Within the ceramic disc, the electric field is vertical and the magnetic field is circular, axially symmetric and parallel to the conductive surfaces of the plates.
Currents flow on the surface of the end cap and top plate along the path from the inner to the outer diameter, perpendicular to the magnetic field. These fields are analogous to a cylindrical cavity (except there are no side walls), which, in general, has a Q proportional to the volume-to-surface area ratio.
Although some fringing capacitance exists from the outside surface of the end cap to the top plate without going through the ceramic disc, it is small relative to the ceramic capacitance.
Its net effect is combined with the ceramic capacitance when choosing the temperature coefficient of dielectric constant for the ceramic disc.
The dielectric increases the current densities on the surface of the plates where the ceramic disc is the dielectric between the conductor plates. This increased current density causes higher loss because of the presence of the dielectric. As such, the Q of the loading capacitance has to be considered not just by the dielectric Q, but also by the conductivity of the plates in contact with or near it.
Even if there was no ceramic disc, or if the dielectric losses were zero, the Q would be affected, because the net capacitor Q equals the product of the dielectric Q and the conductor Q divided by their sum, and conductor losses from this higher current density on the capacitor plates will still act to lessen the overall Q of the capacitor.
For a simple waveguide cavity filled with a zero loss dielectric, the Q of the cavity is reduced just by the presence of a dielectric in this same manner.2 There is also a trade-off in selecting the dielectric constant of the material for the loading capacitor; a high dielectric constant gives increased capacitance at the expense of increased current density and thus loss on the plates.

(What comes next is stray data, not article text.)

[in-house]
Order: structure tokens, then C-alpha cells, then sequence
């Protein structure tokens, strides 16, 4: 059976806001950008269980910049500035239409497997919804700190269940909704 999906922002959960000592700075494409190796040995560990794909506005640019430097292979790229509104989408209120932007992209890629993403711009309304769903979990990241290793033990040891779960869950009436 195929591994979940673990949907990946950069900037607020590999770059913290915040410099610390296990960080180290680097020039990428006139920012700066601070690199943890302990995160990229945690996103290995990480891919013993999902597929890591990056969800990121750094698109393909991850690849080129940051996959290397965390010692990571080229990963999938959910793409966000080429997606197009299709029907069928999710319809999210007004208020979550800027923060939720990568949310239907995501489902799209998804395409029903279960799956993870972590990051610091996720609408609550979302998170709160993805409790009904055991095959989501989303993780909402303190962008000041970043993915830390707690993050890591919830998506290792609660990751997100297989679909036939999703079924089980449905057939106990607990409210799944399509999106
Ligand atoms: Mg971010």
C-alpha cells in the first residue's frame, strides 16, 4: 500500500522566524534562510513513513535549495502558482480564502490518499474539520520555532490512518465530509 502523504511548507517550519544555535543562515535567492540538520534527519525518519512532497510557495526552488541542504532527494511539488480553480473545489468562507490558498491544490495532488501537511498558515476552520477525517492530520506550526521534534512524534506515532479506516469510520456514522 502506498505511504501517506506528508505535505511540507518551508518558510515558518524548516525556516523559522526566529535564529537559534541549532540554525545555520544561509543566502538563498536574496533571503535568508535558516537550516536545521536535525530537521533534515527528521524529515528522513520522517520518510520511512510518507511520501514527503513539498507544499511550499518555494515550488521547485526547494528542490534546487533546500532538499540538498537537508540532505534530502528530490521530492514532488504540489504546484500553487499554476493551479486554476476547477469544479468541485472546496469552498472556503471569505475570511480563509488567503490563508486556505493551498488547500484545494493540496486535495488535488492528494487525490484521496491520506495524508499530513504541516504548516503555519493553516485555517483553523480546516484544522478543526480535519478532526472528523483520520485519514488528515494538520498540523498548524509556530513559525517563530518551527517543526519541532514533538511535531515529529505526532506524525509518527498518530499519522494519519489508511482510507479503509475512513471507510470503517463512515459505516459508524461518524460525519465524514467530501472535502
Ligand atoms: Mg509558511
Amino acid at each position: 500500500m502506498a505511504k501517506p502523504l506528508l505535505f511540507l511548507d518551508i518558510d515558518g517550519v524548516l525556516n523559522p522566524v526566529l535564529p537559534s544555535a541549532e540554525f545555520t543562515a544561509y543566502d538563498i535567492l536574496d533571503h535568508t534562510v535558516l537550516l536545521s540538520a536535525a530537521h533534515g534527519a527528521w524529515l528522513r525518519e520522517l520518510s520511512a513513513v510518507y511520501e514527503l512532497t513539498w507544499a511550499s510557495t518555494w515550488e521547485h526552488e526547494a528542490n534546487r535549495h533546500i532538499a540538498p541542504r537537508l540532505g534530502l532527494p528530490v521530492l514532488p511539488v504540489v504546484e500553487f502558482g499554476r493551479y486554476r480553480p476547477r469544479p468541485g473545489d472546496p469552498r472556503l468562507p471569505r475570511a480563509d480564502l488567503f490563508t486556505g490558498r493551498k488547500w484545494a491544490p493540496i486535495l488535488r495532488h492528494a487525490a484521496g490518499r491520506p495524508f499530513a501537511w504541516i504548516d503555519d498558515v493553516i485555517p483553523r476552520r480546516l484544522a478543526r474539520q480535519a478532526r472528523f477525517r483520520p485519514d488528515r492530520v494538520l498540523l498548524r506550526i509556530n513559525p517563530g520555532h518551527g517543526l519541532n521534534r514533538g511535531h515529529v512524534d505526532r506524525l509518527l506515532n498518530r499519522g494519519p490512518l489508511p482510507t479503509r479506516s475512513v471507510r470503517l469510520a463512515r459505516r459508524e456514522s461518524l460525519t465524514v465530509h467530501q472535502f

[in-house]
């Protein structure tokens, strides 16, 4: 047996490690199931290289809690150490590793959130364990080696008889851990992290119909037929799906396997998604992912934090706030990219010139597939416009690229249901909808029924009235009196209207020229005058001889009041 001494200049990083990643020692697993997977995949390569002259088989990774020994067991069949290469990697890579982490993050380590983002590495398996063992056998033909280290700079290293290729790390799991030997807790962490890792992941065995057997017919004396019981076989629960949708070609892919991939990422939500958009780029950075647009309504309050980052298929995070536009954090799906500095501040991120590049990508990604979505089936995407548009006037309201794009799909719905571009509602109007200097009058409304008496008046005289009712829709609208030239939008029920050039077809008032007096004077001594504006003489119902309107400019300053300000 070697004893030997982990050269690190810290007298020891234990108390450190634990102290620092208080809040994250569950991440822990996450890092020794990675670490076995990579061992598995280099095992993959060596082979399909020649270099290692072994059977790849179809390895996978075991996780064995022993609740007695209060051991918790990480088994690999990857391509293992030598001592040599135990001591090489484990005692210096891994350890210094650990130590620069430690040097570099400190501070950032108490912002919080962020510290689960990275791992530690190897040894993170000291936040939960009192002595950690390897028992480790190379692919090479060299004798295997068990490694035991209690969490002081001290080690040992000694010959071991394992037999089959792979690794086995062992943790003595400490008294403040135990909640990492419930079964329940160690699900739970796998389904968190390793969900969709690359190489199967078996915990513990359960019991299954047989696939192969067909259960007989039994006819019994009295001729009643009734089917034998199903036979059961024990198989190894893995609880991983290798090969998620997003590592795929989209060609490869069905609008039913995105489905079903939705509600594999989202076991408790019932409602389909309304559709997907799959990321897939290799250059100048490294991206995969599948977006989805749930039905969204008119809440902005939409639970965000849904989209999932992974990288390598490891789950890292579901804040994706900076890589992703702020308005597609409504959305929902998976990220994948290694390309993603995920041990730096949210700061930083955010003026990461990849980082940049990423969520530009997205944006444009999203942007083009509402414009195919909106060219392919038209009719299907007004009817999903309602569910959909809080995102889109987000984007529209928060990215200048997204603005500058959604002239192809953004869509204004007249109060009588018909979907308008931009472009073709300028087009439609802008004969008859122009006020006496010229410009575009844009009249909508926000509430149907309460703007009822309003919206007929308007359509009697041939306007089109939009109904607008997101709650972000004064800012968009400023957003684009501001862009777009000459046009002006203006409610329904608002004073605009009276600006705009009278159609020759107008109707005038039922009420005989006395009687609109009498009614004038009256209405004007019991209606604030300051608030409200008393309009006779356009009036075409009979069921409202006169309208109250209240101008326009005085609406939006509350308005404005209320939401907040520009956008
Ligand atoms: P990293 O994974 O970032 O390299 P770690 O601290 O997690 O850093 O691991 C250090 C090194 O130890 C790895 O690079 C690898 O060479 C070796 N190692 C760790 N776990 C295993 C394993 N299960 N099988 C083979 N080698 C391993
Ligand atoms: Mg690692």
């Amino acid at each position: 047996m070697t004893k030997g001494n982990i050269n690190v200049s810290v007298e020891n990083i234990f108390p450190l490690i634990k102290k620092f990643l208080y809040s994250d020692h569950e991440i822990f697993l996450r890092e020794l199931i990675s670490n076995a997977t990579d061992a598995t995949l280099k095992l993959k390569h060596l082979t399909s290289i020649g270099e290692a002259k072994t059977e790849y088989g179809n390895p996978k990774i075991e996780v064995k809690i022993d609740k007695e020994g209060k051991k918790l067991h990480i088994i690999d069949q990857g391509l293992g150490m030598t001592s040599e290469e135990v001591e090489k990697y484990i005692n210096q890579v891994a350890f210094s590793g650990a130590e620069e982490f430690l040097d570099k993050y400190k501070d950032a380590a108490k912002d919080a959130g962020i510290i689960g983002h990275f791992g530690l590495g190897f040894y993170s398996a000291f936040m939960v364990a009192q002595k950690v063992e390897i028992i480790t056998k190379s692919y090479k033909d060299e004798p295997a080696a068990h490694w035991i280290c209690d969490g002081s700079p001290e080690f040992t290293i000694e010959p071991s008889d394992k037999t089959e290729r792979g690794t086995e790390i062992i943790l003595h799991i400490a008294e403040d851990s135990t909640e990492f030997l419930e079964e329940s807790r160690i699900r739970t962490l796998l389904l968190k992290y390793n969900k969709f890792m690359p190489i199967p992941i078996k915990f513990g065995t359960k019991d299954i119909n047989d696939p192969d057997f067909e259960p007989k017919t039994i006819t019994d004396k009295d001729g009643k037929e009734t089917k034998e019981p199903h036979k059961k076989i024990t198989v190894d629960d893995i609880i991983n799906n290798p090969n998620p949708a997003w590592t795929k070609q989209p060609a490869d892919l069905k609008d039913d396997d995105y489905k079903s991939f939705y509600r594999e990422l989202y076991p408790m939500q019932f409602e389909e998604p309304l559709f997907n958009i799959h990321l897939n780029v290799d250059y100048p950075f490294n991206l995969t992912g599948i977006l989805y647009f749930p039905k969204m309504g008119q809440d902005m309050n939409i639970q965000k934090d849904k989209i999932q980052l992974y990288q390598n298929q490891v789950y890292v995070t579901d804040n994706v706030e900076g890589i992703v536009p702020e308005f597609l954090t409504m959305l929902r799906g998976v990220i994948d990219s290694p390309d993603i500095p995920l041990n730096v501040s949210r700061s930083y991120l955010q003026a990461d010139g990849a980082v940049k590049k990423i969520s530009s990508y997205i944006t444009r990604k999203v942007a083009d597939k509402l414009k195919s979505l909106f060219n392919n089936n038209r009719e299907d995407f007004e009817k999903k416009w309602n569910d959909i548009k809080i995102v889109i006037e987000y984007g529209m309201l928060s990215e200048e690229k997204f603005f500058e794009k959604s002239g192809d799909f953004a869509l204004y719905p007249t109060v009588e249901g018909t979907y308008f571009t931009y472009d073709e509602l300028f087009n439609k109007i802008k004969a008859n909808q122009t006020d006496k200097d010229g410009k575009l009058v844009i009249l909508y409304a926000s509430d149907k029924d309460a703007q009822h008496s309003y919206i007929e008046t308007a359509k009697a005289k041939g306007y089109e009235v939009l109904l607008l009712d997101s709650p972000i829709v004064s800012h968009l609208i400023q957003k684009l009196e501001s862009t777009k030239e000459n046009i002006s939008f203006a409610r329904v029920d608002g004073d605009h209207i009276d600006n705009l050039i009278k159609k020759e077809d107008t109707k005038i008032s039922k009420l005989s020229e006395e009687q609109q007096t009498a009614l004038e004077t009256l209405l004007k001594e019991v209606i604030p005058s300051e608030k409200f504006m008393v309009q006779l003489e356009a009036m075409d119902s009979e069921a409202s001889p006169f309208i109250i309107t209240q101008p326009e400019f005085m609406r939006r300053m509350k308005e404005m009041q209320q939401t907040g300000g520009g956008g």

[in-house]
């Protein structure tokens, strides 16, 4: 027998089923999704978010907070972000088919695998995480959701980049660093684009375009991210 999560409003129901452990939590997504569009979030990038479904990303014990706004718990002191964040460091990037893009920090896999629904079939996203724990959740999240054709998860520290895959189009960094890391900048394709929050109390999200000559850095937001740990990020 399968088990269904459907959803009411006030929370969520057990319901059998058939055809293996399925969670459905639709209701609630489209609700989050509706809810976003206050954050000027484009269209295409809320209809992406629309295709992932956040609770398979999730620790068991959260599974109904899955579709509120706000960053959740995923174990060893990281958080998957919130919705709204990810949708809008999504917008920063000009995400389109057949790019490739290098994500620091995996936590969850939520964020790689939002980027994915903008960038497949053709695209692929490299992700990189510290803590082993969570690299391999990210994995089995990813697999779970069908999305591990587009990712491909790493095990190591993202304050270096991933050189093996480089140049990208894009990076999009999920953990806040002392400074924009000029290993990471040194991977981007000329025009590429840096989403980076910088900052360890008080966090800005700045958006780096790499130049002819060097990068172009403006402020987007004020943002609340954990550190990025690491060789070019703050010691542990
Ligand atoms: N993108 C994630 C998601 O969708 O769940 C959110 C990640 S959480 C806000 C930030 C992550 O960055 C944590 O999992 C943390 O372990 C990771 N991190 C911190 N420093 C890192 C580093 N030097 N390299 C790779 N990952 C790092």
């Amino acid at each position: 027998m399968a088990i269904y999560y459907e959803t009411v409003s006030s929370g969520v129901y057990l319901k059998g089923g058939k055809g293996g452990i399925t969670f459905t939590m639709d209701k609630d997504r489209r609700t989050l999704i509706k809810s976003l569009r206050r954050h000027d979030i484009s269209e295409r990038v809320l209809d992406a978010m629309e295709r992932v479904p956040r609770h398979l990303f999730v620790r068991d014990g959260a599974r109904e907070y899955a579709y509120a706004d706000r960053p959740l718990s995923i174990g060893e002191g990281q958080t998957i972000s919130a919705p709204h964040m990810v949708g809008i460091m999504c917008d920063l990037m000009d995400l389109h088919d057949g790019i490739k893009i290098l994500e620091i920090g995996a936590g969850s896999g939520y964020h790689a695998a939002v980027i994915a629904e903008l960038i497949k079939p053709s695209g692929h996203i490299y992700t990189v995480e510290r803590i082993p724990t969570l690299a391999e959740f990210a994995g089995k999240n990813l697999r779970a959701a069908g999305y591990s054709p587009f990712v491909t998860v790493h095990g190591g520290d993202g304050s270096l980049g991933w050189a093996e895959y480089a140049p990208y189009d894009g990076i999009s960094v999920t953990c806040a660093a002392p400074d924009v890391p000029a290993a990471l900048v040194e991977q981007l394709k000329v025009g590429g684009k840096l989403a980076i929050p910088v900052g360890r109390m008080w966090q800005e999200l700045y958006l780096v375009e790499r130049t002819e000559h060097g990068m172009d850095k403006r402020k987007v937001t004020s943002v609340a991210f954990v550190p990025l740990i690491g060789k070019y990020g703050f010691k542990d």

A low dielectric constant does not achieve the benefit of reducing the post length. Since it is desirable to reduce the length of the coaxial inner post as short as possible, a common response would be to reduce the thickness of the ceramic disc to increase the capacitance because it allows for the length of the post to be shortened.
However, there are two detrimental effects in doing so, the first being a reduction in the Q of the capacitor (reduced volume) and the second being a reduction in the flashover voltage handling.
To have high power handling and high enough Q, a thick ceramic is used, namely at least 3 mm, which allows the device to handle at least 100 W.
Comparison of the Cavity Performance
Figure 5 shows a photograph of a mechanically tuned loaded cavity filter and the actual test data showing its passband performance.
The stop band extends to over 1000 MHz, and the filter has a 100 to 400 MHz tuning range.